8 steps

to follow if you are experiencing, or witness workplace sexual harassment


Identify the Behavior:

Recognize and understand what constitutes sexual harassment. Be aware of inappropriate comments, gestures, advances, or any unwelcome behavior that creates a hostile work environment. Trust your instincts - if something feels uncomfortable or inappropriate, take it seriously.


Tell the harasser to stop:

Clearly communicate your discomfort to the person involved if you feel safe doing so. Make this request in person, through a co-worker or in writing. Firmly establish your boundaries and make it clear that their behavior is unwelcome.

If you don’t feel safe or comfortable talking to the harasser, you can skip to step 3 or 4. 


Document Incidents:

It can sometimes be helpful to keep a detailed record of each incident, including dates, times, locations, and descriptions of what occurred. Document any names of co-workers or other witnesses who overheard or participated in the discussion or event.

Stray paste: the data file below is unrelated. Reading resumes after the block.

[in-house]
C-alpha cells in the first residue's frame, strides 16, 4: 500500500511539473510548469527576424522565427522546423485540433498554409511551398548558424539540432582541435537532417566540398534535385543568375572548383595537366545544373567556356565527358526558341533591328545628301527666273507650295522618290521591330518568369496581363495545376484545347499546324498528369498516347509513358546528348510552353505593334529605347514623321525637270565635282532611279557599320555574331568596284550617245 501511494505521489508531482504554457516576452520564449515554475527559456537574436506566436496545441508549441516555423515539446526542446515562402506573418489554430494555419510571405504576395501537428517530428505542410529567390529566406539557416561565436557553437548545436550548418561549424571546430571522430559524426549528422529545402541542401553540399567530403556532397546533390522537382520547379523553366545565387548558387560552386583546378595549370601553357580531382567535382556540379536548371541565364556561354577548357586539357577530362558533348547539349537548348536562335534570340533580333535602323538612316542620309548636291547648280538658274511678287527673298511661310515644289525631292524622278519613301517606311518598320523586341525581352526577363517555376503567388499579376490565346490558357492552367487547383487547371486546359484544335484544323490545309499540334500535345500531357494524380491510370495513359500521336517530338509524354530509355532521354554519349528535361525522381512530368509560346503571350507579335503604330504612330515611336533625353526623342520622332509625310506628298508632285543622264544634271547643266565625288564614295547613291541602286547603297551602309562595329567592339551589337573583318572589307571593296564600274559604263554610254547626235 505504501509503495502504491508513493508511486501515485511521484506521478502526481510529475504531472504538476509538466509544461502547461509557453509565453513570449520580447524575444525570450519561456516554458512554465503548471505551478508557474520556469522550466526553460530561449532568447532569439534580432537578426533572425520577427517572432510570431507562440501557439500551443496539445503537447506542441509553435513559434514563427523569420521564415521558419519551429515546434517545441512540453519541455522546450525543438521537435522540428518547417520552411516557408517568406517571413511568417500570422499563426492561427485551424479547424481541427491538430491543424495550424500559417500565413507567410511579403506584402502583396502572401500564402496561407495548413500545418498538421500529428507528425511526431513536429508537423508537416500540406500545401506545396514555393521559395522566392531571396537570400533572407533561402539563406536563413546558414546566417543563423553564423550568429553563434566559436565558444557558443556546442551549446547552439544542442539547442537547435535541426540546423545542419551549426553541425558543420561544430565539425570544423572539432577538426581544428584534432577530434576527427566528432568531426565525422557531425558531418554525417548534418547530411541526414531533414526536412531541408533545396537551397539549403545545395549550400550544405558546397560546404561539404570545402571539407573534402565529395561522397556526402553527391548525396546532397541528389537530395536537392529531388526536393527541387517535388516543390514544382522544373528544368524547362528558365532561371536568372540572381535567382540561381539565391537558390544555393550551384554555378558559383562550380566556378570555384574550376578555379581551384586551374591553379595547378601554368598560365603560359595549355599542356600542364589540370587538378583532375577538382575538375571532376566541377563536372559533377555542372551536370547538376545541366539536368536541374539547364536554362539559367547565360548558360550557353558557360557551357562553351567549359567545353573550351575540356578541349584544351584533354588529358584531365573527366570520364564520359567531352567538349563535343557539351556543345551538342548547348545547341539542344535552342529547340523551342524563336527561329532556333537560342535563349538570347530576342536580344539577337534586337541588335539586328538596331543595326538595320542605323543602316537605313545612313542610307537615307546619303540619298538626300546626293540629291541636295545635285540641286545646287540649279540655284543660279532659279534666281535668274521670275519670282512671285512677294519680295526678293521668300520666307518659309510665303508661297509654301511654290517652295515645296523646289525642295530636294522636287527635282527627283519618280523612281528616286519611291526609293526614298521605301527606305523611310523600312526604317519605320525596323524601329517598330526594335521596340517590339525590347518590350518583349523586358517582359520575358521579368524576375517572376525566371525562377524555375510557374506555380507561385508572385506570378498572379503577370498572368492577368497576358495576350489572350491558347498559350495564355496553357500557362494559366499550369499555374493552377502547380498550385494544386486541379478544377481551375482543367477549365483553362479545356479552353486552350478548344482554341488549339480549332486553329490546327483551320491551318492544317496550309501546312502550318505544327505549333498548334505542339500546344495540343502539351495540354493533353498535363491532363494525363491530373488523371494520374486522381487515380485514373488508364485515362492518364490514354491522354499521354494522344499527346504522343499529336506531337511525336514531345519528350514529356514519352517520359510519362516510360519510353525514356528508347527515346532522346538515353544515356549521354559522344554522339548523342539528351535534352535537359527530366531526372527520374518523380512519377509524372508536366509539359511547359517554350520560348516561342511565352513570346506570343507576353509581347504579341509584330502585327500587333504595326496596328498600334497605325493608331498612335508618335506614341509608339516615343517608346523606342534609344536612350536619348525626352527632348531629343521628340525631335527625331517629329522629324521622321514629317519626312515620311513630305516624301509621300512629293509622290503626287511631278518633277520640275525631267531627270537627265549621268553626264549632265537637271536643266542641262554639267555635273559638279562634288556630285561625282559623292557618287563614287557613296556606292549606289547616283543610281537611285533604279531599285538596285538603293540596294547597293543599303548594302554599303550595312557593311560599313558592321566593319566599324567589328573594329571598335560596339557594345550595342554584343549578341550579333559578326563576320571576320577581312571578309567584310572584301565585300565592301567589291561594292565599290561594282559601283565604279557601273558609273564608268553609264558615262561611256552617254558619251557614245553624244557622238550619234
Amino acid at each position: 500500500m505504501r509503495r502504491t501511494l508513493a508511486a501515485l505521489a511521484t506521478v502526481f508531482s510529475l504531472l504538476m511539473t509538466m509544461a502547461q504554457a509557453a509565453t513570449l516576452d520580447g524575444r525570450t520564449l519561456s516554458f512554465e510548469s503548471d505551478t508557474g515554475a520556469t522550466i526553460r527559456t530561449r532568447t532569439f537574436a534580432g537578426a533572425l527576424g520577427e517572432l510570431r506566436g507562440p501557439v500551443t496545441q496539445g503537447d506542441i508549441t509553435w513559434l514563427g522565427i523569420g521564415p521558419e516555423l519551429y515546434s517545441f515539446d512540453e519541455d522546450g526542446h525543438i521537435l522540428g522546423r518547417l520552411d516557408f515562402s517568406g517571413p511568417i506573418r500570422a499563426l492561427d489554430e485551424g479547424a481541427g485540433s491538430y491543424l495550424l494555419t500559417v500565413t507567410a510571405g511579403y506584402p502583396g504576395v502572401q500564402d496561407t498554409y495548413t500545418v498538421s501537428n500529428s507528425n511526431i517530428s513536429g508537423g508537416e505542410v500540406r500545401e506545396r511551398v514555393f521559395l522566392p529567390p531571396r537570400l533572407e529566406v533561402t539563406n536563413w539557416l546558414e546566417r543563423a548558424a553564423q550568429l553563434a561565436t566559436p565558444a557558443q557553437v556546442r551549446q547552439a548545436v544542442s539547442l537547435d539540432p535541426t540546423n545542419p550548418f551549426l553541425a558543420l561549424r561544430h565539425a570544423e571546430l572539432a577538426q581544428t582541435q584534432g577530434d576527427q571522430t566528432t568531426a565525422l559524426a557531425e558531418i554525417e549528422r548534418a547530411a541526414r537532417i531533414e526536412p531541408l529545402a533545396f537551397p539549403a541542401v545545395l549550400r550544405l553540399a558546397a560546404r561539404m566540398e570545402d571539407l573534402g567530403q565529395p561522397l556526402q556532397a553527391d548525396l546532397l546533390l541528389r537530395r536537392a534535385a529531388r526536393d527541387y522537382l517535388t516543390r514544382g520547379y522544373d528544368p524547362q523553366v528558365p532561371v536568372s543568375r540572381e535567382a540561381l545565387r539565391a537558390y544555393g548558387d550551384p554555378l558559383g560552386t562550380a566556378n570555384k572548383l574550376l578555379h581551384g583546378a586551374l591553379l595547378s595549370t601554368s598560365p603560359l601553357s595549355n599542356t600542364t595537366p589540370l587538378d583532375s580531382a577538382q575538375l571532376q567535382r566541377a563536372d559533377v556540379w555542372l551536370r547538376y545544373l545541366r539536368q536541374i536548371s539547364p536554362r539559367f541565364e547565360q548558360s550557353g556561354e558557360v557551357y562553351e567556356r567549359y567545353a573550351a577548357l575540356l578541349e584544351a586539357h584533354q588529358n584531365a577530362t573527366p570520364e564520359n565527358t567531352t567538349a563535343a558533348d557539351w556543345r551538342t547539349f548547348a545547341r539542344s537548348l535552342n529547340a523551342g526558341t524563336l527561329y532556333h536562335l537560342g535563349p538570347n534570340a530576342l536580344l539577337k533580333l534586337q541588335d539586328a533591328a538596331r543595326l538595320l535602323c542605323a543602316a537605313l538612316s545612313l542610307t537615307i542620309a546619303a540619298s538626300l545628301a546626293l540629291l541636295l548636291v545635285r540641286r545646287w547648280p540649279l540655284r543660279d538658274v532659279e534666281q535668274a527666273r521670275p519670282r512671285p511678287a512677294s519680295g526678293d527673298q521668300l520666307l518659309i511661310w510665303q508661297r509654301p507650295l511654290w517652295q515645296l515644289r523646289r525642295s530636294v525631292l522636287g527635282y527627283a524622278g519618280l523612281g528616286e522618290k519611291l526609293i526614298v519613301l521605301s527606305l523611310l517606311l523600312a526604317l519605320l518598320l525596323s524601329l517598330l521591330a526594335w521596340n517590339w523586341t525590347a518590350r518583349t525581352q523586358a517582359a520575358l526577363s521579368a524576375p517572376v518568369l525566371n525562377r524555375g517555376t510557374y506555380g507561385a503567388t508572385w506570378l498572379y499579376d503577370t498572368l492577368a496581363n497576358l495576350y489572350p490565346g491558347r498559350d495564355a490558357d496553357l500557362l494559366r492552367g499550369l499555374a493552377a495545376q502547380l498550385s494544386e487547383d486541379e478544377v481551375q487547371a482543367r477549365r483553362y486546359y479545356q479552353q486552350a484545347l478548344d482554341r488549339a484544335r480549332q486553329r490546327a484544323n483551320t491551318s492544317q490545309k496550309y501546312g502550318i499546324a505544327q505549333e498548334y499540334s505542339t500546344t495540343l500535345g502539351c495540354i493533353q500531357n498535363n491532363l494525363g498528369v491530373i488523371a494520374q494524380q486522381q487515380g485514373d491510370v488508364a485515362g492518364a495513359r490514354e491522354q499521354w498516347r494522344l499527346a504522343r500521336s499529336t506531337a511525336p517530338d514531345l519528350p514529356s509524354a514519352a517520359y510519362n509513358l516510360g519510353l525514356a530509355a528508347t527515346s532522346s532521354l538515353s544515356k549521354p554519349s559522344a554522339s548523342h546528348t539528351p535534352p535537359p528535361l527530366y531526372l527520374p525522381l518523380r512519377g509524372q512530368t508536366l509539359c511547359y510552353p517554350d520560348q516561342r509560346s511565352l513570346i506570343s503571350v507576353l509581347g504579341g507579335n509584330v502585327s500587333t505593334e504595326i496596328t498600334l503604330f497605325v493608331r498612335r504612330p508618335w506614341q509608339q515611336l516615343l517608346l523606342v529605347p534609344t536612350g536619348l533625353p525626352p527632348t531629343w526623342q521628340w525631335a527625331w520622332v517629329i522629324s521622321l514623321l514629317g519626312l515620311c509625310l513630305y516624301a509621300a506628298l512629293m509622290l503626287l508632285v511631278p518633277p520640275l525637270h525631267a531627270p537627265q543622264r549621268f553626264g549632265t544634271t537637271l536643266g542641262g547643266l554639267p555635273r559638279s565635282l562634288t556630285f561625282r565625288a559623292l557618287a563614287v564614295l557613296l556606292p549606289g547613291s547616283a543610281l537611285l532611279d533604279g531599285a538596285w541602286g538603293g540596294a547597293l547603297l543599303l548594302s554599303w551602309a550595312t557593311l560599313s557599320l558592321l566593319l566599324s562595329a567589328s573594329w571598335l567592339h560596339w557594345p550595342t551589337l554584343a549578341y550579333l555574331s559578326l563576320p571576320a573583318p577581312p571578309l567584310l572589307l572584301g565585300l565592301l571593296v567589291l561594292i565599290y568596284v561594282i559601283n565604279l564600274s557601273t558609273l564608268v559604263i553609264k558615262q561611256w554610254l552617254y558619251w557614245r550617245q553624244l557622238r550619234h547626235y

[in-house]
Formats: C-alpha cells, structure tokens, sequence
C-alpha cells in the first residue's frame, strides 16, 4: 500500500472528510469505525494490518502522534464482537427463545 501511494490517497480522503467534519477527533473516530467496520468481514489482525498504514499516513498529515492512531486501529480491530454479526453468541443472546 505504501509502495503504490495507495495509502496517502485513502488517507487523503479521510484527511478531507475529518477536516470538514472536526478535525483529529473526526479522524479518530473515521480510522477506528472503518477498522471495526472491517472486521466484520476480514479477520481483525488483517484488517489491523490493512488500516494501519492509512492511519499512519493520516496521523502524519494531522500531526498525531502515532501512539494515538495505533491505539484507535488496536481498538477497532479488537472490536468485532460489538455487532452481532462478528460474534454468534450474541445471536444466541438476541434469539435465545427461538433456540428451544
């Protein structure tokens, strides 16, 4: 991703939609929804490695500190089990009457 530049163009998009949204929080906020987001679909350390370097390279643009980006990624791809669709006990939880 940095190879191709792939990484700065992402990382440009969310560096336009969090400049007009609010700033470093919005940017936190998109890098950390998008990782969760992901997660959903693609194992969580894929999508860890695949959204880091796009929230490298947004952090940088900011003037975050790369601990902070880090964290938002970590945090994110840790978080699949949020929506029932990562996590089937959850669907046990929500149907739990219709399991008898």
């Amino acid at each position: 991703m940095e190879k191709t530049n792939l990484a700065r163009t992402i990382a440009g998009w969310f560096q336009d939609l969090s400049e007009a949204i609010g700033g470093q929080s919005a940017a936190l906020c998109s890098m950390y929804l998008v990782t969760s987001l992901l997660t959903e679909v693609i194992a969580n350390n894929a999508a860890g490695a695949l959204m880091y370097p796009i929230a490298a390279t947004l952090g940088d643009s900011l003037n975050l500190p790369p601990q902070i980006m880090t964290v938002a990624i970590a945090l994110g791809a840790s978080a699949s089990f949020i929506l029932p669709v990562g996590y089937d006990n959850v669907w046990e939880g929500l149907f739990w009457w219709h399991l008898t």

Report the harassment:

If the harassment persists, report the incidents to your boss, supervisor, manager, or Human Resources department. Provide them with your documented evidence and be prepared to discuss your concerns. If your workplace does not have a policy and complaint form, you can use this template:


Know Your Rights:

Familiarize yourself with the company's policies on sexual harassment and your legal rights. This knowledge will empower you to advocate for yourself and navigate the situation more effectively. If your employer is part of a union, check your collective bargaining agreement. Your employer is required by law to have a harassment policy which includes sexual harassment. If you discover that they do not have a policy, you can contact WorkSafeNB to report this.


Explore other options:

If the workplace does not address the issue appropriately, consider reaching out to explore further options. In some cases, legal action may be necessary.


Prioritize your mental and emotional well-being

Seek professional support if needed, such as counseling or therapy. Remember, you are not alone, and support is available.


Help promote positive workplaces:

If you're comfortable, use your experience to advocate for change. Download this poster and put it up around your school or workplace:

You have the right to a safe and respectful workplace.